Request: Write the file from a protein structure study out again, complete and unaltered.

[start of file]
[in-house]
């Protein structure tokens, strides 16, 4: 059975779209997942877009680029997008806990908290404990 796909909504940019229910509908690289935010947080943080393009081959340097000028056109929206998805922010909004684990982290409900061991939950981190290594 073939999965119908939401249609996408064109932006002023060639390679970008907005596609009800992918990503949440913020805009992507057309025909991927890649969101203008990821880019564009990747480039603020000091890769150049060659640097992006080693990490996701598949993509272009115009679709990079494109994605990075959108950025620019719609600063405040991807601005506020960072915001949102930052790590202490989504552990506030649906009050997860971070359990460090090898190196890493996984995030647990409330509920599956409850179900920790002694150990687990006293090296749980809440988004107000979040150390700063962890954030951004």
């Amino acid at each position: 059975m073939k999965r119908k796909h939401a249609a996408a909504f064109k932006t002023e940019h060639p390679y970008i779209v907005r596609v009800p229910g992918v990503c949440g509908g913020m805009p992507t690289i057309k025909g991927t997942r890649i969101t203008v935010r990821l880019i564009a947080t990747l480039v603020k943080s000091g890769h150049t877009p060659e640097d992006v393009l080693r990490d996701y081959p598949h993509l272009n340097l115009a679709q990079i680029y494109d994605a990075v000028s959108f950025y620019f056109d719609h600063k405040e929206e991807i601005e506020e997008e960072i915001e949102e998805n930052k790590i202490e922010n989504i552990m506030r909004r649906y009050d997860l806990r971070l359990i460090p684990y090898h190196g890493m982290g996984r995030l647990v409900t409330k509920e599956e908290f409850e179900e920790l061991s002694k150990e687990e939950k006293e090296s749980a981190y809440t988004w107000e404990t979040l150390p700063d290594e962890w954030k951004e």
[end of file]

[in-house]
């Protein structure tokens, strides 16, 4: 059975779209997942877009680029997008806990908290404990 796909909504940019229910509908690289935010947080943080393009081959340097000028056109929206998805922010909004684990982290409900061991939950981190290594 073939999965119908939401249609996408064109932006002023060639390679970008907005596609009800992918990503949440913020805009992507057309025909991927890649969101203008990821880019564009990747480039603020000091890769150049060659640097992006080693990490996701598949993509272009115009679709990079494109994605990075959108950025620019719609600063405040991807601005506020960072915001949102930052790590202490989504552990506030649906009050997860971070359990460090090898190196890493996984995030647990409330509920599956409850179900920790002694150990687990006293090296749980809440988004107000979040150390700063962890954030951004």
């Amino acid at each position: 059975m073939k999965r119908k796909h939401a249609a996408a909504f064109k932006t002023e940019h060639p390679y970008i779209v907005r596609v009800p229910g992918v990503c949440g509908g913020m805009p992507t690289i057309k025909g991927t997942r890649i969101t203008v935010r990821l880019i564009a947080t990747l480039v603020k943080s000091g890769h150049t877009p060659e640097d992006v393009l080693r990490d996701y081959p598949h993509l272009n340097l115009a679709q990079i680029y494109d994605a990075v000028s959108f950025y620019f056109d719609h600063k405040e929206e991807i601005e506020e997008e960072i915001e949102e998805n930052k790590i202490e922010n989504i552990m506030r909004r649906y009050d997860l806990r971070l359990i460090p684990y090898h190196g890493m982290g996984r995030l647990v409900t409330k509920e599956e908290f409850e179900e920790l061991s002694k150990e687990e939950k006293e090296s749980a981190y809440t988004w107000e404990t979040l150390p700063d290594e962890w954030k951004e």